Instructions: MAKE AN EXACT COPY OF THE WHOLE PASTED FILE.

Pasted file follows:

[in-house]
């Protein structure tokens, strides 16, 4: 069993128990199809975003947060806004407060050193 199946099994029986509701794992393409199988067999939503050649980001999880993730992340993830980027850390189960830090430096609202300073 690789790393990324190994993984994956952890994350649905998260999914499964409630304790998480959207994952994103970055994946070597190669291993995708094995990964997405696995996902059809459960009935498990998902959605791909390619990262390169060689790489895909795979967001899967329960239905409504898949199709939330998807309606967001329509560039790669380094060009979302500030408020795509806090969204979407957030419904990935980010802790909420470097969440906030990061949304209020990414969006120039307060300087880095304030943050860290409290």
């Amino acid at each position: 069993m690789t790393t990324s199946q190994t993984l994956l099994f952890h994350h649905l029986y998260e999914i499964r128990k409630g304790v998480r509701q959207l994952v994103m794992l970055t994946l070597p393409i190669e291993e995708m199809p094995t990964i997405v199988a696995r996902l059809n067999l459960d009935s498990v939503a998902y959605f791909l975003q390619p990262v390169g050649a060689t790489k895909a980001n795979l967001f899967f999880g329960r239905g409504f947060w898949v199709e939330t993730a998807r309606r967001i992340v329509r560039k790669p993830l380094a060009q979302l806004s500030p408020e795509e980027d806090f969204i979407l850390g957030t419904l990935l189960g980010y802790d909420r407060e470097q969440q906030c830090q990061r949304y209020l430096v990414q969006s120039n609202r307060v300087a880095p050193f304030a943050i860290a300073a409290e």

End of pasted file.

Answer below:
[in-house]
């Protein structure tokens, strides 16, 4: 069993128990199809975003947060806004407060050193 199946099994029986509701794992393409199988067999939503050649980001999880993730992340993830980027850390189960830090430096609202300073 690789790393990324190994993984994956952890994350649905998260999914499964409630304790998480959207994952994103970055994946070597190669291993995708094995990964997405696995996902059809459960009935498990998902959605791909390619990262390169060689790489895909795979967001899967329960239905409504898949199709939330998807309606967001329509560039790669380094060009979302500030408020795509806090969204979407957030419904990935980010802790909420470097969440906030990061949304209020990414969006120039307060300087880095304030943050860290409290």
């Amino acid at each position: 069993m690789t790393t990324s199946q190994t993984l994956l099994f952890h994350h649905l029986y998260e999914i499964r128990k409630g304790v998480r509701q959207l994952v994103m794992l970055t994946l070597p393409i190669e291993e995708m199809p094995t990964i997405v199988a696995r996902l059809n067999l459960d009935s498990v939503a998902y959605f791909l975003q390619p990262v390169g050649a060689t790489k895909a980001n795979l967001f899967f999880g329960r239905g409504f947060w898949v199709e939330t993730a998807r309606r967001i992340v329509r560039k790669p993830l380094a060009q979302l806004s500030p408020e795509e980027d806090f969204i979407l850390g957030t419904l990935l189960g980010y802790d909420r407060e470097q969440q906030c830090q990061r949304y209020l430096v990414q969006s120039n609202r307060v300087a880095p050193f304030a943050i860290a300073a409290e």